Thunderbolt turns 10

And it’s going to continue keeping up with monitors and external SSDs as they grow

thunderbolt-3_intel-v2-100790083-orig.jpg

thunderbolt-3_intel-v2-100790083-orig.jpg

Credit: Intel

On February 25, 2021, Intel celebrated the 10th anniversary of Thunderbolt 10. Yes, it has been that long! Flick back to 2011 when computers were clogged with too many input/output (I/O) ports. There were USB ports for data; Ethernet ports for internet; and DisplayPort, HDMI and VGA ports for video. Despite being large enough to accommodate multiple ports, the computers still couldn’t keep up with users’ needs. 

The solution? Intel launched Thunderbolt technology, which consolidated data, video and power on a single, small connector. Thunderbolt allowed users to move data quickly and confidently among connected smart devices – like PCs, docks, monitors, solid state drives, external hard drives and cameras – using that single connector. At the time, Thunderbolt boasted the ability to transfer a full-length, high-definition movie in less than 30 seconds and back up a full year of continuous MP3 music playback in just over 10 minutes. 

Today’s Thunderbolt 4 has had a four-times increase in the overall bandwidth of the port from the original Thunderbolt. It can support two 4K displays, while charging a notebook at the same time. It has moved to an even smaller Type C connector to allow for thinner-and-lighter notebooks and single-cable docking.

Thunderbolt has blossomed into an industry standard, integrated into Intel CPUs, and its protocol contributed as the USB4 standard. It is now required on Intel Evo and vPro laptops, and is supported across all leading computer operating systems, including – coming soon for the first time – Chrome devices.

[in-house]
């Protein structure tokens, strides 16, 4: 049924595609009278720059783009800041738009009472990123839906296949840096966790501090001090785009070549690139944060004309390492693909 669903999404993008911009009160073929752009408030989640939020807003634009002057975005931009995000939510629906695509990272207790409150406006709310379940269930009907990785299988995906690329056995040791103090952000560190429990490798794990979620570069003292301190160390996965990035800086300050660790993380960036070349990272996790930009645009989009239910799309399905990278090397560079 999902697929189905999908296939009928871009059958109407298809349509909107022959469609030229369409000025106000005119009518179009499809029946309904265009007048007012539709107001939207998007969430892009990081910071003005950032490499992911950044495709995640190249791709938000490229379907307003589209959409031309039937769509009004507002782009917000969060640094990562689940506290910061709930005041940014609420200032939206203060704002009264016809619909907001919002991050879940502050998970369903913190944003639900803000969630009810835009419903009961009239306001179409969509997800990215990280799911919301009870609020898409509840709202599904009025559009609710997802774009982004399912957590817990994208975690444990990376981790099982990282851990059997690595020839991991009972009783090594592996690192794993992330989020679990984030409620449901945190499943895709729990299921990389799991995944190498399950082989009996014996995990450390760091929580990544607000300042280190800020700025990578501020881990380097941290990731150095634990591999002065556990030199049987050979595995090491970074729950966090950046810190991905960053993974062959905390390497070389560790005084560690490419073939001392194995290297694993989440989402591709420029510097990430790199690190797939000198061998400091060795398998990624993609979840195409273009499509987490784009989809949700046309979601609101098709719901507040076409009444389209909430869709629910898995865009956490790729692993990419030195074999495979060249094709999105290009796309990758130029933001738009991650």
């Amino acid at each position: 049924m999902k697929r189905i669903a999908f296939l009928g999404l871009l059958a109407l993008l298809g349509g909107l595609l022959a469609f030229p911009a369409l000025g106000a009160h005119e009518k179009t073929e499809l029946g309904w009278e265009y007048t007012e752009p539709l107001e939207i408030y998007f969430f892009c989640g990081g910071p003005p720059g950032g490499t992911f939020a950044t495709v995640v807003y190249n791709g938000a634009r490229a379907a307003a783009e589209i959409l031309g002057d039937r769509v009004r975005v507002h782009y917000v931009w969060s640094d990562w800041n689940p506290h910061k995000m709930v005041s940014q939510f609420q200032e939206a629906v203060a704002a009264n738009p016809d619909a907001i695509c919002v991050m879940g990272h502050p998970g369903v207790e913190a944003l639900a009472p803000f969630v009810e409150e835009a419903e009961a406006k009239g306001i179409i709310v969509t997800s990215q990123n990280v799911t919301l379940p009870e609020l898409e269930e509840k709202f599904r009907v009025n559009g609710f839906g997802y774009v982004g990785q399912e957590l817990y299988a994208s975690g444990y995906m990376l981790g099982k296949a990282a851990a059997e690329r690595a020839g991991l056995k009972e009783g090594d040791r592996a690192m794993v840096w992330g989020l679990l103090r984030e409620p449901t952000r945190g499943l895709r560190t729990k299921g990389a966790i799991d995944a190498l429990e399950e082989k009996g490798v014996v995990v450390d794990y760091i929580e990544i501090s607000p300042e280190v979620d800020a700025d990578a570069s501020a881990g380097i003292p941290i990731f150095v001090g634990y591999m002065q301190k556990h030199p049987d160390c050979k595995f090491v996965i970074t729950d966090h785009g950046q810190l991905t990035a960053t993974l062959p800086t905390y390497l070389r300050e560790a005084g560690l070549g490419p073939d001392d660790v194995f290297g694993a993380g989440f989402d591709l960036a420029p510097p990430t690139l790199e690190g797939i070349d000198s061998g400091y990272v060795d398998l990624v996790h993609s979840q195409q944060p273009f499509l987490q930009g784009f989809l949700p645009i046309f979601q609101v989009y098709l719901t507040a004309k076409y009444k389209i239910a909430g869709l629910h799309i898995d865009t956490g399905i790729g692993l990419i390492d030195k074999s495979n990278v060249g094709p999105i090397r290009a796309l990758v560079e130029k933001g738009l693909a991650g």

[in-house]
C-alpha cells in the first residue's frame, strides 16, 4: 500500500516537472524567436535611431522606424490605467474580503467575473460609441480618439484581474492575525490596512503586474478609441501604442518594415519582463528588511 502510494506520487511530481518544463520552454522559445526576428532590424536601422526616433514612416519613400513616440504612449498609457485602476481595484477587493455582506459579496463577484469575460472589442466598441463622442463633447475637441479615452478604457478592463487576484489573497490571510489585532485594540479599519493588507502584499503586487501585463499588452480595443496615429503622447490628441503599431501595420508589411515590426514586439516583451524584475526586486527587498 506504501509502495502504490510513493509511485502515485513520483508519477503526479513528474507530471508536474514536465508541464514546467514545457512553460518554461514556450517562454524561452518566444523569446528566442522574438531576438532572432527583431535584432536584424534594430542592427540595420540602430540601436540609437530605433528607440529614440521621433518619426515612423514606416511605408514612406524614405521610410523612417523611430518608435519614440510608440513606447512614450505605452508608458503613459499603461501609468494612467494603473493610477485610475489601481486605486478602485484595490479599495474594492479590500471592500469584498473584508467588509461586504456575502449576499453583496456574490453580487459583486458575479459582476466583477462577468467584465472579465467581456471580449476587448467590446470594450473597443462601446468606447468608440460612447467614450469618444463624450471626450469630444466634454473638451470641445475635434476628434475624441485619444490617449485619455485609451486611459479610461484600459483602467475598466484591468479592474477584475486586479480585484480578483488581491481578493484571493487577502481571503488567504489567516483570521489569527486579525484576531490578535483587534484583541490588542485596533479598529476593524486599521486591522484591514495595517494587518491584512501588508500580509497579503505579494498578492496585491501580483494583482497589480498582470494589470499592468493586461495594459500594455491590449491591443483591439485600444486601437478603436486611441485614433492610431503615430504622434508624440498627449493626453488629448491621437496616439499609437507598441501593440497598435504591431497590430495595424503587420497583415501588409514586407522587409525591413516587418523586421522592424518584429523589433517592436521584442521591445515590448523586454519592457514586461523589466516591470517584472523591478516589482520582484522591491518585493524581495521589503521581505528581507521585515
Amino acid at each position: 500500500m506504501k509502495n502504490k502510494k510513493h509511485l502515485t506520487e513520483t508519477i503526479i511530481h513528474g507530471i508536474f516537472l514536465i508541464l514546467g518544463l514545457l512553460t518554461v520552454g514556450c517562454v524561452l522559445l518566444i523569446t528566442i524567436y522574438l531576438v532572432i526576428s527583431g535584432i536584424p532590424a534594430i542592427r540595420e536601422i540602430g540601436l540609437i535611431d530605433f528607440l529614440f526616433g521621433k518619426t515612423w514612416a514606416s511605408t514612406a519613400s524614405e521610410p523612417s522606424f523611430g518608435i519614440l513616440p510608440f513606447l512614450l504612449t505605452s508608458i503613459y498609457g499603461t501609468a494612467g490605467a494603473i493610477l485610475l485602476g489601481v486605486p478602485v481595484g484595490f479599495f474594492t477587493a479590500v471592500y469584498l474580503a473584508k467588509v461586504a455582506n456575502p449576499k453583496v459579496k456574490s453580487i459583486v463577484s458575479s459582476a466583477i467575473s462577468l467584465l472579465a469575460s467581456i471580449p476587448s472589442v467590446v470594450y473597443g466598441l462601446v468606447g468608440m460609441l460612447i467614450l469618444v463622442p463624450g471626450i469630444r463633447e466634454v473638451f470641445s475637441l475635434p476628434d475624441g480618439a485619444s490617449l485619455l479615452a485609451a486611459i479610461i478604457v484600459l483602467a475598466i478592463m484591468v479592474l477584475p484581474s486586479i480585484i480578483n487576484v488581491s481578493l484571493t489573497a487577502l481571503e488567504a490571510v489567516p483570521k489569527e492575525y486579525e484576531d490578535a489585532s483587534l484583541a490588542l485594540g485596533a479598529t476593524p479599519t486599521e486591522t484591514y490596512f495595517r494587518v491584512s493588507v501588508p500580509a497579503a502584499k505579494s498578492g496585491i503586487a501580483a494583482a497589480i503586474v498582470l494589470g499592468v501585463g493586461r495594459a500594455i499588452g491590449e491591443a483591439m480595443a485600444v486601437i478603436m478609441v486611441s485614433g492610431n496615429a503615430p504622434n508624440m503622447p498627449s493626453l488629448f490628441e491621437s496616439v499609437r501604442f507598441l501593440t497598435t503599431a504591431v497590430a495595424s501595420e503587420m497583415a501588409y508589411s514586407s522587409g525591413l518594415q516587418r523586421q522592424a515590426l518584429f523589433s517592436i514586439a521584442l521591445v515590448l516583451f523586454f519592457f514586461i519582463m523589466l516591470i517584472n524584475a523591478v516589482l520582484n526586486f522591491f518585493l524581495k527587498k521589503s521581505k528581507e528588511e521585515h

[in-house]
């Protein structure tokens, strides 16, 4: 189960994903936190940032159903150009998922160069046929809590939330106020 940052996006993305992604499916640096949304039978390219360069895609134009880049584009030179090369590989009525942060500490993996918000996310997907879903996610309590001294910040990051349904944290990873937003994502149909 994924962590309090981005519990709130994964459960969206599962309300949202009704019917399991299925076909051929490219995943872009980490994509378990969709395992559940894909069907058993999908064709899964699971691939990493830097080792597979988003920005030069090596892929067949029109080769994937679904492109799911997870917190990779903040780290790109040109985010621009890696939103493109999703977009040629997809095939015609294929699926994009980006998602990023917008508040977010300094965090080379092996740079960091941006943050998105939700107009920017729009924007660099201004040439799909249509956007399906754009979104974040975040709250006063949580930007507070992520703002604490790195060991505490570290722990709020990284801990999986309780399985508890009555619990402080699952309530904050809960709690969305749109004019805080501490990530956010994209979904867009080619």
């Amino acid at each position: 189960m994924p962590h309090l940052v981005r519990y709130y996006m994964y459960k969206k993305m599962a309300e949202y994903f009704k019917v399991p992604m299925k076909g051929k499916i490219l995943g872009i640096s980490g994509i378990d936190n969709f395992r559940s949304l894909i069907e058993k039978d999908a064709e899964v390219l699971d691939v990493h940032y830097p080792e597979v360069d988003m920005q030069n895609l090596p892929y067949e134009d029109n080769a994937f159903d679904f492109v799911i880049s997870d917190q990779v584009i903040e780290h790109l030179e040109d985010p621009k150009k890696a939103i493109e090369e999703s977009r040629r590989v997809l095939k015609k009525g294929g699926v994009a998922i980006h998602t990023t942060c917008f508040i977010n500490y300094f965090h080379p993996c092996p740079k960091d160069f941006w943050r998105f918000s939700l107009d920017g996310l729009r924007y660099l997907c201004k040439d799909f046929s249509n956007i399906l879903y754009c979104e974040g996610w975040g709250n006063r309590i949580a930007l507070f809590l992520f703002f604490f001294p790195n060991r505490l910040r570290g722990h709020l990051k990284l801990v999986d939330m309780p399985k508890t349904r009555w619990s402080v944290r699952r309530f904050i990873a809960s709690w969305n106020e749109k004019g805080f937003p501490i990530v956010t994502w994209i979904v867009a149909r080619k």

“Thunderbolt’s simplicity, reliability, and performance are important whether you are working or learning at home, or you are creating content or you are a gamer. You can do all of those things with a single Thunderbolt connection,” Intel general manager, Client Connectivity Division, Jason Ziller, said.

Thunderbolt is among the seminal technologies to be successfully commercialised after being born in Intel Labs, the company’s research organisation focused on the future of computing. 

If a company is using the Thunderbolt name or logo, its product has passed a certification test that includes electrical and functional testing to make sure its device works the way it is supposed to. More than 1000 computers and 1000 accessories in many different categories have been Thunderbolt-certified, showing the breadth of its adoption across the industry.  “Intel looks forward to continuing to work with the industry on innovation and adoption of Thunderbolt,” Ziller said. “We expect Thunderbolt will keep up with monitors as we look to 8K and 16K, external SSDs that are nearly doubling in speed every year, and much more.”

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By Mike Gee

By Mike Gee

PC World
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